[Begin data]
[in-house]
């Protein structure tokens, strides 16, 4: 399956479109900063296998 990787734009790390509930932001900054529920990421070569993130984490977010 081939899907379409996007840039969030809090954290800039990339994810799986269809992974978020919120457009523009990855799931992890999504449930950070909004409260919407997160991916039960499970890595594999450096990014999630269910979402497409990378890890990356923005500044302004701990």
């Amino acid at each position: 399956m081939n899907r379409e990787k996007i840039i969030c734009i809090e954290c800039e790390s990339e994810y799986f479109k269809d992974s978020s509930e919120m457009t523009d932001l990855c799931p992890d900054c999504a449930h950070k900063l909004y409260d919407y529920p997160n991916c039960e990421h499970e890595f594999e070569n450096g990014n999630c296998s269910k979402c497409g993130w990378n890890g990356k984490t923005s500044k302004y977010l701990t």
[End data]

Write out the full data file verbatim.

[in-house]
């Protein structure tokens, strides 16, 4: 399956479109900063296998 990787734009790390509930932001900054529920990421070569993130984490977010 081939899907379409996007840039969030809090954290800039990339994810799986269809992974978020919120457009523009990855799931992890999504449930950070909004409260919407997160991916039960499970890595594999450096990014999630269910979402497409990378890890990356923005500044302004701990």
């Amino acid at each position: 399956m081939n899907r379409e990787k996007i840039i969030c734009i809090e954290c800039e790390s990339e994810y799986f479109k269809d992974s978020s509930e919120m457009t523009d932001l990855c799931p992890d900054c999504a449930h950070k900063l909004y409260d919407y529920p997160n991916c039960e990421h499970e890595f594999e070569n450096g990014n999630c296998s269910k979402c497409g993130w990378n890890g990356k984490t923005s500044k302004y977010l701990t």